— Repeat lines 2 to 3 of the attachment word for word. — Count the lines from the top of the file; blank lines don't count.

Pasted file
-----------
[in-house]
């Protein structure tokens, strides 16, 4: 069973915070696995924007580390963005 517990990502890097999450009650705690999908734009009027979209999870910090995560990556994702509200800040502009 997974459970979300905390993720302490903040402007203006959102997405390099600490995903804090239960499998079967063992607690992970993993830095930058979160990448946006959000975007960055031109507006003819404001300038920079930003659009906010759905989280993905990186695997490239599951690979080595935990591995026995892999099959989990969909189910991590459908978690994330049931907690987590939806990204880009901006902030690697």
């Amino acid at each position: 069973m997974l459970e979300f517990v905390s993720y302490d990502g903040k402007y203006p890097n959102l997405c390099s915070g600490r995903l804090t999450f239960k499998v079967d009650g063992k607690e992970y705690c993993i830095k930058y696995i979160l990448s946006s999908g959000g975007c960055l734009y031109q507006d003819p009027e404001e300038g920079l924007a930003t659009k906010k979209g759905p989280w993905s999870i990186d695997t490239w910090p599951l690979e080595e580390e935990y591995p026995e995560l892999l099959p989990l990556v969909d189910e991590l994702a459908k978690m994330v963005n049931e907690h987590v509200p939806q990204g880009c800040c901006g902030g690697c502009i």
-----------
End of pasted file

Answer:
């Protein structure tokens, strides 16, 4: 069973915070696995924007580390963005 517990990502890097999450009650705690999908734009009027979209999870910090995560990556994702509200800040502009 997974459970979300905390993720302490903040402007203006959102997405390099600490995903804090239960499998079967063992607690992970993993830095930058979160990448946006959000975007960055031109507006003819404001300038920079930003659009906010759905989280993905990186695997490239599951690979080595935990591995026995892999099959989990969909189910991590459908978690994330049931907690987590939806990204880009901006902030690697």
């Amino acid at each position: 069973m997974l459970e979300f517990v905390s993720y302490d990502g903040k402007y203006p890097n959102l997405c390099s915070g600490r995903l804090t999450f239960k499998v079967d009650g063992k607690e992970y705690c993993i830095k930058y696995i979160l990448s946006s999908g959000g975007c960055l734009y031109q507006d003819p009027e404001e300038g920079l924007a930003t659009k906010k979209g759905p989280w993905s999870i990186d695997t490239w910090p599951l690979e080595e580390e935990y591995p026995e995560l892999l099959p989990l990556v969909d189910e991590l994702a459908k978690m994330v963005n049931e907690h987590v509200p939806q990204g880009c800040c901006g902030g690697c502009i």